The regulators need to hear from existing clients rather than those who speak on behalf of those who do not receive advice on whether they see value in financial advice reforms, according to the Association of Financial Advisers (AFA).
Speaking at a Parliamentary hearing, the AFA said the “missing voice” was from existing clients and they provided insight into the ongoing advice relationship and were needed to be heard to balance out discussions regarding reforms that focused on the “bad news”.
AFA acting chief executive, Phil Anderson, said: “We had a conversation before with [Labor’s] Dr [Andrew] Leigh about commissions for life insurance. Clients are choosing to pay commissions rather than fees for life insurance yet the activist consumer groups are demanding the end of commissions.
“We also see it in the very high levels of criticism of financial advisers about the way they run their businesses. Those complaints are not coming from existing advisers. In fact, Michael spoke earlier on about the number of complaints against financial advisers that end up at AFCA [Australian Financial Complaints Authority]. It was 900 in the last 12 months. They are not expressing the same level of concern through those processes that the activist consumer groups make.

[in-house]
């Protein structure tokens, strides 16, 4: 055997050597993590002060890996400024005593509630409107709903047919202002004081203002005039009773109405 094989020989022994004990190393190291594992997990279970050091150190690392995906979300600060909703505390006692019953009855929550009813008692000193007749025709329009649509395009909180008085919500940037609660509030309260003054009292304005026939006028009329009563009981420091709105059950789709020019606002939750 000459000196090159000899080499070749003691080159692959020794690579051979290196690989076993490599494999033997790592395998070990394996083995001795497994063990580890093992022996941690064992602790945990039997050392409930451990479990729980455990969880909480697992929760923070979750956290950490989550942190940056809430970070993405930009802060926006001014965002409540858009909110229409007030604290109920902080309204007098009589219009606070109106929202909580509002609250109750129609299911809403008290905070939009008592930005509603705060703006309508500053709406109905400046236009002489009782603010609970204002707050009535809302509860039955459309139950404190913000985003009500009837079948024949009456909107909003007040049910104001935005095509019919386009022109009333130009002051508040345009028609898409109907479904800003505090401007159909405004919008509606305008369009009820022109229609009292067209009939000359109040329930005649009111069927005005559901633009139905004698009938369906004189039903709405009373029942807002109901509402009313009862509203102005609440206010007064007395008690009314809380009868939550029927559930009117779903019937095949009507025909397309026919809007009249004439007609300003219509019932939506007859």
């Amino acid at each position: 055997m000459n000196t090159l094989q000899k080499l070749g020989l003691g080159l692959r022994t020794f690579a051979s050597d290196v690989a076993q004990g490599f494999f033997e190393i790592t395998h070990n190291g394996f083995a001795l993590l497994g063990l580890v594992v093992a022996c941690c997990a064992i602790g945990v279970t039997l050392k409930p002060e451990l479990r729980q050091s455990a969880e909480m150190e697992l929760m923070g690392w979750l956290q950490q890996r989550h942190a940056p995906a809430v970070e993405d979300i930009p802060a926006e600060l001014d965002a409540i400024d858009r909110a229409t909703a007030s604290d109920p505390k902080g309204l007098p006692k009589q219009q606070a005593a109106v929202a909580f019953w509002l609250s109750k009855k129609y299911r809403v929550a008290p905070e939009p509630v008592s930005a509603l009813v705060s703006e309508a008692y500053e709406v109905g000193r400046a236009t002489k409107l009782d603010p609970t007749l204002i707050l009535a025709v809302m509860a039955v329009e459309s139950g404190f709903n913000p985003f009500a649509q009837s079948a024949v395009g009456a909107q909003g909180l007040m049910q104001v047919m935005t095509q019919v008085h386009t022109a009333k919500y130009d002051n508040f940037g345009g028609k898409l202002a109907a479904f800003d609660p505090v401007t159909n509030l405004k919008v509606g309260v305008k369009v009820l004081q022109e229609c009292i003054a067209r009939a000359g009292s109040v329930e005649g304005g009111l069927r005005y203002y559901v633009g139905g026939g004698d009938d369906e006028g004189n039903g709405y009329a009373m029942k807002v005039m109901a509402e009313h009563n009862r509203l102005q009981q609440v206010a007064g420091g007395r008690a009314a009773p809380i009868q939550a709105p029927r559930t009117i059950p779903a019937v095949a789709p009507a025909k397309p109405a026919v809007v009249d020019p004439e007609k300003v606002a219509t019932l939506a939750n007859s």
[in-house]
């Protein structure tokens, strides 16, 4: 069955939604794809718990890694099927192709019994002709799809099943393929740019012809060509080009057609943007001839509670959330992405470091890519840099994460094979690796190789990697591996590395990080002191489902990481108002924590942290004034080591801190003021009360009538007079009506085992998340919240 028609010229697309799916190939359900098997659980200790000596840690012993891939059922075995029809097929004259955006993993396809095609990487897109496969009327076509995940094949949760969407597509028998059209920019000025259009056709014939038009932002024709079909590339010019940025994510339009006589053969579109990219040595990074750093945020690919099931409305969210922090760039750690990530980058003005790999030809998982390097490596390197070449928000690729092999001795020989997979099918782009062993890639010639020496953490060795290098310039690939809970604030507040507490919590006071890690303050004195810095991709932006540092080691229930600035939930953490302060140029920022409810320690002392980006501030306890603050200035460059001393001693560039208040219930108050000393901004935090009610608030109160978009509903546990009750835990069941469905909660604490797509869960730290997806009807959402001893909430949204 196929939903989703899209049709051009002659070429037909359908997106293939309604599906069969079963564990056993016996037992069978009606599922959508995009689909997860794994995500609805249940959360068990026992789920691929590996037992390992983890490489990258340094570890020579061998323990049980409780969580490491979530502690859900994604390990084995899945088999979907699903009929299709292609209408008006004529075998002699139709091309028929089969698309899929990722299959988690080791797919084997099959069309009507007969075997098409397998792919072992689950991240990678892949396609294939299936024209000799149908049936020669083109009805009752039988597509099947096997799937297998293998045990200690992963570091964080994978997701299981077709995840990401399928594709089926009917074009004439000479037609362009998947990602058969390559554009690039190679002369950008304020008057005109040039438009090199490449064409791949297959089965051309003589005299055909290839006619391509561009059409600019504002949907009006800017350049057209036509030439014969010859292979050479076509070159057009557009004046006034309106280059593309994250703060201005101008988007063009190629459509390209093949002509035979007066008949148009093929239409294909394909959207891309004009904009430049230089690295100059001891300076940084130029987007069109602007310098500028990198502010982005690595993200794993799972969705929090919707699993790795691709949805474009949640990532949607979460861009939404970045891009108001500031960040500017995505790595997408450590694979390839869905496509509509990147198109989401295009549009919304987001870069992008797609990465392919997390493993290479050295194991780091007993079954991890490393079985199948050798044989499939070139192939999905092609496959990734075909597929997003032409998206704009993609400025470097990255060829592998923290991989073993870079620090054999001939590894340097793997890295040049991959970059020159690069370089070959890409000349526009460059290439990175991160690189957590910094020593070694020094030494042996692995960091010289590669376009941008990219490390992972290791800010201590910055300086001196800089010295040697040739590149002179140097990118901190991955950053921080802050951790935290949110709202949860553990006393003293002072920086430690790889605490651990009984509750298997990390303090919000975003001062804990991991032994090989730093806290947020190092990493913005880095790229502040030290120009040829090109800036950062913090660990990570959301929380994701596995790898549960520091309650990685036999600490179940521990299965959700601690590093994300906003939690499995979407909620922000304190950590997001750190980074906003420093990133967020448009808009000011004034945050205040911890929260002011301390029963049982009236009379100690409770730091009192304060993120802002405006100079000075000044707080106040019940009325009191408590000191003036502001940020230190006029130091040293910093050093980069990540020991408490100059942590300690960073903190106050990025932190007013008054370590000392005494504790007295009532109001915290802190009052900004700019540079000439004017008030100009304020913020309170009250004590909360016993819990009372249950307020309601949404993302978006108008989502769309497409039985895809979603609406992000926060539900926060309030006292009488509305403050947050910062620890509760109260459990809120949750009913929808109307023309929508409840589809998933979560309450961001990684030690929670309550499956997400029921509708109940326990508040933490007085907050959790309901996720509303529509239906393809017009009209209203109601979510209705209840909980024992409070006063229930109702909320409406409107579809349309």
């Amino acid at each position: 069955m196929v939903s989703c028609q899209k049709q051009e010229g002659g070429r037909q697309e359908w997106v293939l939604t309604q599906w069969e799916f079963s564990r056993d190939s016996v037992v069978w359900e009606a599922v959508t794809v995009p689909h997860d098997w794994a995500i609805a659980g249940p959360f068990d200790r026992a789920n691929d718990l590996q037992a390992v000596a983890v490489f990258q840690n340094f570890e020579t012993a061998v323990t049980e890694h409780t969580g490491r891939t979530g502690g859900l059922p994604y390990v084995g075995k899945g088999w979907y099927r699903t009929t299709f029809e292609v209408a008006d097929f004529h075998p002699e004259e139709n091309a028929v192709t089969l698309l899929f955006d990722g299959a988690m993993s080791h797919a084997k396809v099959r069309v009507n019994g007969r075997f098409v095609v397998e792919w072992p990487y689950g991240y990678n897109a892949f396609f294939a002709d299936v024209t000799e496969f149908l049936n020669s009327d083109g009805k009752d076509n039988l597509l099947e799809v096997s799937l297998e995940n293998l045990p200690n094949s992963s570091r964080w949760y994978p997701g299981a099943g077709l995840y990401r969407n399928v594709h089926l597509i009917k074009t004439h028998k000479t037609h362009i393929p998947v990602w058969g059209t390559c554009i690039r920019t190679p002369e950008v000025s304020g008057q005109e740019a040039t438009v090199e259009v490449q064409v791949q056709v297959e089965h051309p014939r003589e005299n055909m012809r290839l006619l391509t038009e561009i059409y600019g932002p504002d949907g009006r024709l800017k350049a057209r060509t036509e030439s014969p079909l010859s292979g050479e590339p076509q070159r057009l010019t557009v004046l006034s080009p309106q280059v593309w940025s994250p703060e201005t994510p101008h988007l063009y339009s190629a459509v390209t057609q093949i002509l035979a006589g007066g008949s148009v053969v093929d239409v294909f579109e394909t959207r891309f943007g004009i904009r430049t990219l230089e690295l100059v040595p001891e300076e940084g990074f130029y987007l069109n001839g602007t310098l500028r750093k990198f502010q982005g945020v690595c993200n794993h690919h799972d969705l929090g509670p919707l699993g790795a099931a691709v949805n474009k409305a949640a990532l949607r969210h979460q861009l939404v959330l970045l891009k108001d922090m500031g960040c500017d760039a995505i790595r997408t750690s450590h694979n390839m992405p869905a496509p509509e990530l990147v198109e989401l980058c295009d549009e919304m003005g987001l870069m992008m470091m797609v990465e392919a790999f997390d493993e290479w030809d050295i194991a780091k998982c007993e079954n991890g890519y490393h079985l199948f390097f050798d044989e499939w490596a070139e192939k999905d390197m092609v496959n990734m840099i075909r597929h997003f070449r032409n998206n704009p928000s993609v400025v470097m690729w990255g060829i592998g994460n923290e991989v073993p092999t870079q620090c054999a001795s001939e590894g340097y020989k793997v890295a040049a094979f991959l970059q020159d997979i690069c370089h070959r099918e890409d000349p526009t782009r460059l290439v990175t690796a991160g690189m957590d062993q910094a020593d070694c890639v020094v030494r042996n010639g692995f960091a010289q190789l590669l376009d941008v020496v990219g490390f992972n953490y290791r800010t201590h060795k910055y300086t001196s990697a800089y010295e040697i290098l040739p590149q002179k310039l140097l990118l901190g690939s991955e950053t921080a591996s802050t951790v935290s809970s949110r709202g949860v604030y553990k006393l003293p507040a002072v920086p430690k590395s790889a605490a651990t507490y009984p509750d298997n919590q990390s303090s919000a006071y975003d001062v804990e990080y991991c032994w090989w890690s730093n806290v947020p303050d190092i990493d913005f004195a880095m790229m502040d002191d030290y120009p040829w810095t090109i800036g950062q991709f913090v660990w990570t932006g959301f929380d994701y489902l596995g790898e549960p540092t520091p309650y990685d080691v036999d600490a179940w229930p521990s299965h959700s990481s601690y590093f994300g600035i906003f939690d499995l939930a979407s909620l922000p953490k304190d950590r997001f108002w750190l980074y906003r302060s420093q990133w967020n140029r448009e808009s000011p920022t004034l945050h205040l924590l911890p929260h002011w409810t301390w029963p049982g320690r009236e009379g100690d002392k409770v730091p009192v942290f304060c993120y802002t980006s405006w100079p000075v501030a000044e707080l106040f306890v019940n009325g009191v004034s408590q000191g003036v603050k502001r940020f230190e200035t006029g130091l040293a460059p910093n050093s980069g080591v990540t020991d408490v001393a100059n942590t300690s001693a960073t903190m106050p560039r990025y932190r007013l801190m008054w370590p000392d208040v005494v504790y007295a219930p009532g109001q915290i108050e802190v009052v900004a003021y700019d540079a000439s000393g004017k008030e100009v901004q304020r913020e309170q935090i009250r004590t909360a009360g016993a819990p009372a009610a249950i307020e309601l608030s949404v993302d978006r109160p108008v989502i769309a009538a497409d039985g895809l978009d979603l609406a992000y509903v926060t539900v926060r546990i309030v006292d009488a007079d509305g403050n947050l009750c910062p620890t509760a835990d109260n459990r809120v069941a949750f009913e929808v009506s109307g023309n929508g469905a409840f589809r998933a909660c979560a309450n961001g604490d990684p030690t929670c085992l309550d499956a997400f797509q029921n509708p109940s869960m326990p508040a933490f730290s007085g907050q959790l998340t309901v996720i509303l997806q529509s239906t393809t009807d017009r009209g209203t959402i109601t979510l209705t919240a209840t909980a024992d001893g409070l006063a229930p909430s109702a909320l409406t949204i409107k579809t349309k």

“So, we are emphasising the fact that there needs to be a better way to hear from existing clients, not those people who tend to speak more on behalf of those who don't get advice.
“That feedback will highlight whether they see value in some of the reforms, the additional bureaucracy and complexity that have been put into the process, whether they are happy to be paying more for those protections than they did before.
“So, we think it's really important that existing clients get a voice in the debates that are going on at the moment.”